And whereas the said United States Engineer Corps, the United States Board of Engineers for Rivers and Harbors, and the Chief of Engineers of the United States Army have all approved the immediate construction of the Big Sandy waterway project at an estimated cost of $82,300,000, and have assigned to it an economic ratio of 1:00 to 1:60 which is an unusually high rating: Now, therefon be it
Resolved, That the Pilot's Association of Point Pleasant, concurs with the United States Corps of Engineers and affiliated bodies and approves the Big Sandy waterway project and urges its early construction; and be it further
Resolved, That copies of these resolutions be sent to the United States district engineer of Huntington, W. Va., the Chief of Engineers, United States Arm, Washington, D. C., Hon. William M. Whittington, chairman of the Public Works Committee of the blouse of Representatives, Hon. Henry D. Larcade, Jr., chairman of the Rivers and Harbors Subcommittee of the Committee on Public Works, House of Representatives, and Hon. M. G. Burnsides, House of Representatives.
THE Pilot's AssociaTION OF POINT
PLEASANT, W. Va.,
John R. DOUGLASS, President. Attest:
W. A. Johnson, Secretary.
PROPOSED RESOLUTIONS OF THE PROPELLER CLUB, OF THE UNITED STATES,
PORT OF HUNTINGTON, W. VA. Whereas the Propeller Club of the United States, port of Huntington, is deeply interested in the entire inland waterways system of the United States and, in the industrial welfare and growth of the tri-State area extending from Point Pleasant, W. Va., to Portsmouth, Ohio, on the Ohio River.
And whereas its membership is very largely made up of pilots, masters, managers, owners, and builders, and other personnel operating on or along the Ohio River and its tributaries. Its entire membership is river-minded and keenly interested in the welfare of the inland waterways and proposed extensions and improvements thereof.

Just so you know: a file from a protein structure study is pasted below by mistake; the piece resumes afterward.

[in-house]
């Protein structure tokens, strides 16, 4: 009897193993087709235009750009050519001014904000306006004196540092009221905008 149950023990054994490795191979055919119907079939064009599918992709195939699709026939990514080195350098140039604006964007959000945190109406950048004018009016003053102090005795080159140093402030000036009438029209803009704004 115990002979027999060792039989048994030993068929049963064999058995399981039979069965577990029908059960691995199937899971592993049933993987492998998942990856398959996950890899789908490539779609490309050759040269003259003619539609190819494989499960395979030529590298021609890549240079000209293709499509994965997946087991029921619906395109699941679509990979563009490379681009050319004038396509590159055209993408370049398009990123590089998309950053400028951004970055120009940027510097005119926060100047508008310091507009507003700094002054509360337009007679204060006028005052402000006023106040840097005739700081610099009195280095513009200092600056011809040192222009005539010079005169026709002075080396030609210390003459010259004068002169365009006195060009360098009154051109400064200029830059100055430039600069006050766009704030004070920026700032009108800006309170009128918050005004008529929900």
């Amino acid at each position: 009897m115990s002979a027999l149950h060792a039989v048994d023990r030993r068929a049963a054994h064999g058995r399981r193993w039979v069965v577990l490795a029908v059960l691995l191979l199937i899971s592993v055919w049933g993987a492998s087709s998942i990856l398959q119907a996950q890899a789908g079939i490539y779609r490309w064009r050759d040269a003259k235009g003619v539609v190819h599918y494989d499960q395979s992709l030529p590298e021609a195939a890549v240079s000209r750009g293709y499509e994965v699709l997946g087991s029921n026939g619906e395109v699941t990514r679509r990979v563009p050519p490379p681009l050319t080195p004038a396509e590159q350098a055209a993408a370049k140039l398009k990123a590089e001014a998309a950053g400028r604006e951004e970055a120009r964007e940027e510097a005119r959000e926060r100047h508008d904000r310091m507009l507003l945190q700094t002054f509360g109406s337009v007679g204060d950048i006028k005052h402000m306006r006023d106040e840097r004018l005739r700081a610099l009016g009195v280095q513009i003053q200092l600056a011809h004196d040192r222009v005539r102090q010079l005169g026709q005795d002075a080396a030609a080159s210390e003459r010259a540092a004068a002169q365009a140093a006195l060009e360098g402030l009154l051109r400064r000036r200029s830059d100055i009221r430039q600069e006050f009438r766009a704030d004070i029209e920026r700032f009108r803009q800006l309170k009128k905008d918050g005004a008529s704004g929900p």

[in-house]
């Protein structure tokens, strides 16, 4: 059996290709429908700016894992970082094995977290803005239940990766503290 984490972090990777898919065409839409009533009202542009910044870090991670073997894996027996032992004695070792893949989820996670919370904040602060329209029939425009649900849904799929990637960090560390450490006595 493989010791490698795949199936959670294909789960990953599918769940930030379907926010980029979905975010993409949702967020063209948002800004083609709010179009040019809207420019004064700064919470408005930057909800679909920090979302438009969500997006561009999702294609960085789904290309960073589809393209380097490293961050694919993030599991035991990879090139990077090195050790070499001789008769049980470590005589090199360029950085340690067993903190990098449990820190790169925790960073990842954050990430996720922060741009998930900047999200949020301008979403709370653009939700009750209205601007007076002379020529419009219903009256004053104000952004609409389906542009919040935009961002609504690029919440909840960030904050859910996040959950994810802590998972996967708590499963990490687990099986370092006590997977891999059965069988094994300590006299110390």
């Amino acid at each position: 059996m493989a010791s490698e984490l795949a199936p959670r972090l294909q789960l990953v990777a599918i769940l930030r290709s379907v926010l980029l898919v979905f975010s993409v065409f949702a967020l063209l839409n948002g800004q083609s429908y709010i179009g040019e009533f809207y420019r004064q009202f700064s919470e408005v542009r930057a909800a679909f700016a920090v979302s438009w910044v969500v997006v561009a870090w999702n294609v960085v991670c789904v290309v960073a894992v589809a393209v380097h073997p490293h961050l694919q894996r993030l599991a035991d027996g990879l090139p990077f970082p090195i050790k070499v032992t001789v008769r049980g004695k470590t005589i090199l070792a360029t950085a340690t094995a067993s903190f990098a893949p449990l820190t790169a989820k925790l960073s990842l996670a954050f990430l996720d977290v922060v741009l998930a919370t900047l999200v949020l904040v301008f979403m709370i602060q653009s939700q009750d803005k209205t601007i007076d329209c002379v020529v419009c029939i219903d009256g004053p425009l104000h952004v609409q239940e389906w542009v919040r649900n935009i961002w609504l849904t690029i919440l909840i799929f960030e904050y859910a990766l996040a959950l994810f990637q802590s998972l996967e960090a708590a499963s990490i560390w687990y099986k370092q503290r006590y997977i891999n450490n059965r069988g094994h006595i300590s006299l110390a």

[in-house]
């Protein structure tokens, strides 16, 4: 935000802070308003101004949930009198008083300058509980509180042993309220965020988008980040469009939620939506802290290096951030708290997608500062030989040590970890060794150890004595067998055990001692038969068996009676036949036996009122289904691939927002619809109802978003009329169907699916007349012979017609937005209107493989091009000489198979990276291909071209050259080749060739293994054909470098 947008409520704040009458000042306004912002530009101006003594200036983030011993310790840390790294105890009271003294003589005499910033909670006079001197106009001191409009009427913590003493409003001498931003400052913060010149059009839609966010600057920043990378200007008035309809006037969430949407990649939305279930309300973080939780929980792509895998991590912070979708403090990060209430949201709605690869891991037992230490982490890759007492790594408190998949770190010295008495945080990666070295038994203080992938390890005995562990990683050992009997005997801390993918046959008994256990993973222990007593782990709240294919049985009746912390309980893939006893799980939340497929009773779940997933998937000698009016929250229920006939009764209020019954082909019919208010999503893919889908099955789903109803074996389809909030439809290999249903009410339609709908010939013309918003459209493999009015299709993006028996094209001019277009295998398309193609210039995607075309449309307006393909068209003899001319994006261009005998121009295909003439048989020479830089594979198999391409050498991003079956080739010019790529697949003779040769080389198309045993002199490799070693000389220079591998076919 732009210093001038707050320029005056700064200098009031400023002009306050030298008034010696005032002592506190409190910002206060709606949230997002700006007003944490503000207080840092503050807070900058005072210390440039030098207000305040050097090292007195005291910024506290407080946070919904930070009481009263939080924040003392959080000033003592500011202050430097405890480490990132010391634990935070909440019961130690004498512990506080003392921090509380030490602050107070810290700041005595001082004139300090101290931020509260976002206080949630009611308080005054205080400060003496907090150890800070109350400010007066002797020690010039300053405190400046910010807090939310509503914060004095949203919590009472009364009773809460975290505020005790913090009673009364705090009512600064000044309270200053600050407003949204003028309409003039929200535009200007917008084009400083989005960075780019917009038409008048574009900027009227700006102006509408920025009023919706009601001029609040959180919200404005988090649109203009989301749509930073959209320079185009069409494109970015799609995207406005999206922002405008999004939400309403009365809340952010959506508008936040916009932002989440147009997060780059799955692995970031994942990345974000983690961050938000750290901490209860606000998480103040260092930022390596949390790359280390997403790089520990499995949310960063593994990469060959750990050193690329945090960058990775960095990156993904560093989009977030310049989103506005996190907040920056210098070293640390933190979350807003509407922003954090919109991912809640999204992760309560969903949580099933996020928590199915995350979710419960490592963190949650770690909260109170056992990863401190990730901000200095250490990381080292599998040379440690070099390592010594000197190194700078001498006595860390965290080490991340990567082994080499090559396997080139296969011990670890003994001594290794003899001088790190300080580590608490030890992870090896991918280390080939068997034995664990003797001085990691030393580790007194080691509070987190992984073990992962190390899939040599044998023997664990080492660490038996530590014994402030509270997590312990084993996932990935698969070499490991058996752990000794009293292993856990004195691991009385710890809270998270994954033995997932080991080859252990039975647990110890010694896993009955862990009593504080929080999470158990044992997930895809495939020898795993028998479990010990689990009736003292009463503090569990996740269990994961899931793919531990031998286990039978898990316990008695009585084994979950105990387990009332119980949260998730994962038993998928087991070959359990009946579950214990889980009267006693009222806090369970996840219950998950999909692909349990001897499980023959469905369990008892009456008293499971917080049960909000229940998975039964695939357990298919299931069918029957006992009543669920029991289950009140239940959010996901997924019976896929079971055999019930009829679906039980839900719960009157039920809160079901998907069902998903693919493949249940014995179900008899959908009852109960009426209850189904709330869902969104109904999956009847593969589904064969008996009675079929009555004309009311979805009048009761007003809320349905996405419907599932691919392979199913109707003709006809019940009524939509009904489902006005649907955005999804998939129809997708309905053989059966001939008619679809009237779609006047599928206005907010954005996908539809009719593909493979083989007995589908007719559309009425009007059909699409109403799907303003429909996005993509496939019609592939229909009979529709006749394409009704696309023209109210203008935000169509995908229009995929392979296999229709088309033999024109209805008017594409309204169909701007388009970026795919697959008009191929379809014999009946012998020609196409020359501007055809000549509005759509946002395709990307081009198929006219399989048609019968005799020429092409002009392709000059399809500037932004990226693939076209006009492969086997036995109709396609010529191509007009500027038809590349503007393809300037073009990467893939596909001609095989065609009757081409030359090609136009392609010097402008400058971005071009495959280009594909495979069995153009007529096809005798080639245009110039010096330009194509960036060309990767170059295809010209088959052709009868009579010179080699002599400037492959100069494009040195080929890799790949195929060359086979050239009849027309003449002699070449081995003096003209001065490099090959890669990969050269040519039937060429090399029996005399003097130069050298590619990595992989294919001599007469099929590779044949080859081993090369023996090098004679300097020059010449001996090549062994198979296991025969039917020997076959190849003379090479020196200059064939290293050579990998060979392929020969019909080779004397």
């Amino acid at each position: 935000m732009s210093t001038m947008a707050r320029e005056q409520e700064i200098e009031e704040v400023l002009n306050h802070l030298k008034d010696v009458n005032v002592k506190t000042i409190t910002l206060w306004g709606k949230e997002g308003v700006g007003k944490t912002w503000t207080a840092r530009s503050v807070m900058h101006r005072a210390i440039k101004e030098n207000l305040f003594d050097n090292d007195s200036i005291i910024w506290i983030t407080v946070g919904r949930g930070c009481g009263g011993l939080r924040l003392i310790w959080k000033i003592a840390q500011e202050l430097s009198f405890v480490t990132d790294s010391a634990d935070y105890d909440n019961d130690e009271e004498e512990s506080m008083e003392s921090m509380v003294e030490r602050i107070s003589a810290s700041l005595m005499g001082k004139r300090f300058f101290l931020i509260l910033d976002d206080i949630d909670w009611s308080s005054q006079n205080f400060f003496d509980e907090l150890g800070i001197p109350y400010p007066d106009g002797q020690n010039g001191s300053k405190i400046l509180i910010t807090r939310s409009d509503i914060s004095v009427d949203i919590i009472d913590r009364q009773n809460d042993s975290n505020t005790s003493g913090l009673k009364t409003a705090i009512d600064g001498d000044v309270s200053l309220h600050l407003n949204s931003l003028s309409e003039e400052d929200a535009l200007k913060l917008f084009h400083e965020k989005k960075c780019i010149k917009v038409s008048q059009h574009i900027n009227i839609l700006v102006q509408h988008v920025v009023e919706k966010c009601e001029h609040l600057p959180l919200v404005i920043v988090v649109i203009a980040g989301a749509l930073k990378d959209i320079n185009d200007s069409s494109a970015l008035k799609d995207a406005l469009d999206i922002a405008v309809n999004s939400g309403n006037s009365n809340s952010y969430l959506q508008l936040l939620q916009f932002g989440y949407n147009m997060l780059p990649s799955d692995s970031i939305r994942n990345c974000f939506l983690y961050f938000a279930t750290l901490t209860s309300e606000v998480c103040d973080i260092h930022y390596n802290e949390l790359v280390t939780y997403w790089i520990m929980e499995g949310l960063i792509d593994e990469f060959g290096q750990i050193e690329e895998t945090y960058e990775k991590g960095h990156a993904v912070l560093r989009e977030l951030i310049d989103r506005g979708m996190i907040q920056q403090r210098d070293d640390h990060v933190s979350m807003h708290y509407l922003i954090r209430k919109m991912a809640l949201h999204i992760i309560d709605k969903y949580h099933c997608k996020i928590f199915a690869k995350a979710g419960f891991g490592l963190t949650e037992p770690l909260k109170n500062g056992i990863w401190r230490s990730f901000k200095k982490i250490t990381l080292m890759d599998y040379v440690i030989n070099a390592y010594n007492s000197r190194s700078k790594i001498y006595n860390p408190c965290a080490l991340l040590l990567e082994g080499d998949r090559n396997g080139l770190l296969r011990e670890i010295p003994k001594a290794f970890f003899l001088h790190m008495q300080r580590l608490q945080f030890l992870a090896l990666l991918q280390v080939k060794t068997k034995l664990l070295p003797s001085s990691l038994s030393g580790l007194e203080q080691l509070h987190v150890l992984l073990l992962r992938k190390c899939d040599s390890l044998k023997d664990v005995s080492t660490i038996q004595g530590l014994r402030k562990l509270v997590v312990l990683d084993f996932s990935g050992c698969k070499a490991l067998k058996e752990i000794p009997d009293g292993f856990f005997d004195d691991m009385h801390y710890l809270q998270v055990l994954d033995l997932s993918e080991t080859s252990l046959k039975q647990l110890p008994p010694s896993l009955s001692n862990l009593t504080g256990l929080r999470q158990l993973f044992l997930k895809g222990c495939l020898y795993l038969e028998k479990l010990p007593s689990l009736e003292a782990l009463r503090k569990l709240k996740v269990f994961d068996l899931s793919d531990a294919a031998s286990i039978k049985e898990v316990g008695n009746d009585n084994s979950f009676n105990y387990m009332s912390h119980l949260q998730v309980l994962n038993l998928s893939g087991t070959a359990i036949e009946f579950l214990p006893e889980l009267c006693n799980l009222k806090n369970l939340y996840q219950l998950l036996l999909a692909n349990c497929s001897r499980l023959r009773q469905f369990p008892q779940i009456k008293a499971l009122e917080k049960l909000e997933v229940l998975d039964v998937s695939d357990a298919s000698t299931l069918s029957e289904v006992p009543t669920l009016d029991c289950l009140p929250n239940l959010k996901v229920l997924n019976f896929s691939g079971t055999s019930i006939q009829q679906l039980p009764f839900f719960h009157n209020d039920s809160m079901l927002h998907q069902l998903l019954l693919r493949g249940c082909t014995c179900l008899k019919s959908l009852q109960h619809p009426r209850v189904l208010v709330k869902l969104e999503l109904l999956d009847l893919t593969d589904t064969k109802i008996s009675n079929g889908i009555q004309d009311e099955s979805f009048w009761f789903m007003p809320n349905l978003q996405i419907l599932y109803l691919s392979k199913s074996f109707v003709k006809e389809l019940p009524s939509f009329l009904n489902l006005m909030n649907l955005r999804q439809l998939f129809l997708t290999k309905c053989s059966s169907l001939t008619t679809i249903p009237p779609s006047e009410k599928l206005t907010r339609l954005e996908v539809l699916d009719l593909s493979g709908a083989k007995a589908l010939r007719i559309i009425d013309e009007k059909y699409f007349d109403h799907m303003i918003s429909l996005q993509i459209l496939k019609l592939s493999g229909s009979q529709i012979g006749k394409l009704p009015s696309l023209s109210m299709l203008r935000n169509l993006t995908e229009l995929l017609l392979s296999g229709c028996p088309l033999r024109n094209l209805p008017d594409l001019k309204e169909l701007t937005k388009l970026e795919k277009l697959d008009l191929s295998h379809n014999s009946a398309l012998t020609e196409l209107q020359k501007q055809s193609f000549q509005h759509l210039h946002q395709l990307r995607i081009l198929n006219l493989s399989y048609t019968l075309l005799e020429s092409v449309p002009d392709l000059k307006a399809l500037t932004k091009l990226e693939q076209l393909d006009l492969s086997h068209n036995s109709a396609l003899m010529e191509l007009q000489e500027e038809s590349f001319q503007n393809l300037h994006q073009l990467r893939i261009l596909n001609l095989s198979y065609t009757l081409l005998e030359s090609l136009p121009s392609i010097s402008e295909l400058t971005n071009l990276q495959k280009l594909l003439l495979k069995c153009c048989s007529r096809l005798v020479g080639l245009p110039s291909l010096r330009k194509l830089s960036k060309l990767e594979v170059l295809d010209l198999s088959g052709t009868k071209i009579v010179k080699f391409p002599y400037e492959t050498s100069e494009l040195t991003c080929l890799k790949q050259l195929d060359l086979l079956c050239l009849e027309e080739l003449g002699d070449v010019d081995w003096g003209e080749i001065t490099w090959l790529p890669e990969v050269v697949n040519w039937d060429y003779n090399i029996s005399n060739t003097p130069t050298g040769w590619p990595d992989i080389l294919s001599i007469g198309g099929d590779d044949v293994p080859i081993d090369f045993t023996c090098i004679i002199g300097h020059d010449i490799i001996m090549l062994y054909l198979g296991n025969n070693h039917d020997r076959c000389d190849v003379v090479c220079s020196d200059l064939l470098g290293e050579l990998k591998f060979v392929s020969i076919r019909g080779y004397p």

And whereas the entire Big Sandy Valley lies within the tri-State trade area and its interests are vital to the interests of the membership of this club.
And whereas, from long years of contact and association with the United States Corps of Engineers the entire membership of this club have come to have great confidence in and respect for the work of this organization.
And whereas the said United States Engineer Corps through its various divisions and subdivisions, over a period of 5 years and at an expense of $400,000, have made an exhaustive study of the Big Sandy waterways project terminating at Catlettsburg, Ky., in the midst of the tri-State area.
And whereas the said United States Engineer Corps, the United States Board of Engineers for Rivers and Harbors, and the Chief of Engineers of the United States Army have all approved the immediate construction of the Big Sandy waterway project at an estimated cost of $82,300,000 and have assigned to it an economic ratio of 1.00 to 1.60 which is an usually high rating; now, therefore, be it
Resolved, That the Propeller Club of the United States, Port of Huntington, concurs with the United States Corps of Engineers and affiliated bodies and approves the Big Sandy waterway project and urges its early construction; and, be it further